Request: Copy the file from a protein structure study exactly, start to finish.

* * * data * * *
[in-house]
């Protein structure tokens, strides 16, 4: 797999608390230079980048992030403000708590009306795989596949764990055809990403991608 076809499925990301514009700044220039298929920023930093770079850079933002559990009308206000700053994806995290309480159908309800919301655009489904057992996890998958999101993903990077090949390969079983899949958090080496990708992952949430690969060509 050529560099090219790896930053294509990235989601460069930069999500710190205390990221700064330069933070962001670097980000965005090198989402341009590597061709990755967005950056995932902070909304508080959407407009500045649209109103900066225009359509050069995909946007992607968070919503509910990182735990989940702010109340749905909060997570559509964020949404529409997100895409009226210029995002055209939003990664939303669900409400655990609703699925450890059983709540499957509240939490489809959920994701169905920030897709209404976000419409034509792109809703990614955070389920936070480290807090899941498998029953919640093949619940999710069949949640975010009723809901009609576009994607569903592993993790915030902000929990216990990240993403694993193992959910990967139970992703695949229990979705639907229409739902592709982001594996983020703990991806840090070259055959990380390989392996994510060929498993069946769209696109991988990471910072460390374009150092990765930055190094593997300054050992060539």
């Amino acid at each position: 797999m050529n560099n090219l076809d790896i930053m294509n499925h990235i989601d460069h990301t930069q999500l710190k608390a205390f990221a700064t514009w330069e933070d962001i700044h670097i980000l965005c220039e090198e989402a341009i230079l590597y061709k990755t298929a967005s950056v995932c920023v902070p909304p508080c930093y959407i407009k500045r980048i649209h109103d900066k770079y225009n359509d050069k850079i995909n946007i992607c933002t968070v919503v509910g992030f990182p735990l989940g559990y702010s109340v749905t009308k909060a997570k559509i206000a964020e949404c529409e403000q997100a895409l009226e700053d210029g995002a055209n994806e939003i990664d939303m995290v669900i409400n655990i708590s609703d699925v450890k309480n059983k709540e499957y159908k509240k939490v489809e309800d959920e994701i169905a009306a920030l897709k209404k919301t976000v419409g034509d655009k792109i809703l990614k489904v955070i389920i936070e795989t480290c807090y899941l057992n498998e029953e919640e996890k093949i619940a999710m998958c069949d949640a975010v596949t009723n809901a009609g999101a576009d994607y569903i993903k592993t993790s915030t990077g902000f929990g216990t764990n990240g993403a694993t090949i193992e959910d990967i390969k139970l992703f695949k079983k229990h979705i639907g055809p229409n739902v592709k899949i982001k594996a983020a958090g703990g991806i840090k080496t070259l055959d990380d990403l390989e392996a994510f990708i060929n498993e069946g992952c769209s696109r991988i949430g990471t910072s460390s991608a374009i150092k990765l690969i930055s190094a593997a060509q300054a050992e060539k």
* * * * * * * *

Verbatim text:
[in-house]
């Protein structure tokens, strides 16, 4: 797999608390230079980048992030403000708590009306795989596949764990055809990403991608 076809499925990301514009700044220039298929920023930093770079850079933002559990009308206000700053994806995290309480159908309800919301655009489904057992996890998958999101993903990077090949390969079983899949958090080496990708992952949430690969060509 050529560099090219790896930053294509990235989601460069930069999500710190205390990221700064330069933070962001670097980000965005090198989402341009590597061709990755967005950056995932902070909304508080959407407009500045649209109103900066225009359509050069995909946007992607968070919503509910990182735990989940702010109340749905909060997570559509964020949404529409997100895409009226210029995002055209939003990664939303669900409400655990609703699925450890059983709540499957509240939490489809959920994701169905920030897709209404976000419409034509792109809703990614955070389920936070480290807090899941498998029953919640093949619940999710069949949640975010009723809901009609576009994607569903592993993790915030902000929990216990990240993403694993193992959910990967139970992703695949229990979705639907229409739902592709982001594996983020703990991806840090070259055959990380390989392996994510060929498993069946769209696109991988990471910072460390374009150092990765930055190094593997300054050992060539």
């Amino acid at each position: 797999m050529n560099n090219l076809d790896i930053m294509n499925h990235i989601d460069h990301t930069q999500l710190k608390a205390f990221a700064t514009w330069e933070d962001i700044h670097i980000l965005c220039e090198e989402a341009i230079l590597y061709k990755t298929a967005s950056v995932c920023v902070p909304p508080c930093y959407i407009k500045r980048i649209h109103d900066k770079y225009n359509d050069k850079i995909n946007i992607c933002t968070v919503v509910g992030f990182p735990l989940g559990y702010s109340v749905t009308k909060a997570k559509i206000a964020e949404c529409e403000q997100a895409l009226e700053d210029g995002a055209n994806e939003i990664d939303m995290v669900i409400n655990i708590s609703d699925v450890k309480n059983k709540e499957y159908k509240k939490v489809e309800d959920e994701i169905a009306a920030l897709k209404k919301t976000v419409g034509d655009k792109i809703l990614k489904v955070i389920i936070e795989t480290c807090y899941l057992n498998e029953e919640e996890k093949i619940a999710m998958c069949d949640a975010v596949t009723n809901a009609g999101a576009d994607y569903i993903k592993t993790s915030t990077g902000f929990g216990t764990n990240g993403a694993t090949i193992e959910d990967i390969k139970l992703f695949k079983k229990h979705i639907g055809p229409n739902v592709k899949i982001k594996a983020a958090g703990g991806i840090k080496t070259l055959d990380d990403l390989e392996a994510f990708i060929n498993e069946g992952c769209s696109r991988i949430g990471t910072s460390s991608a374009i150092k990765l690969i930055s190094a593997a060509q300054a050992e060539k």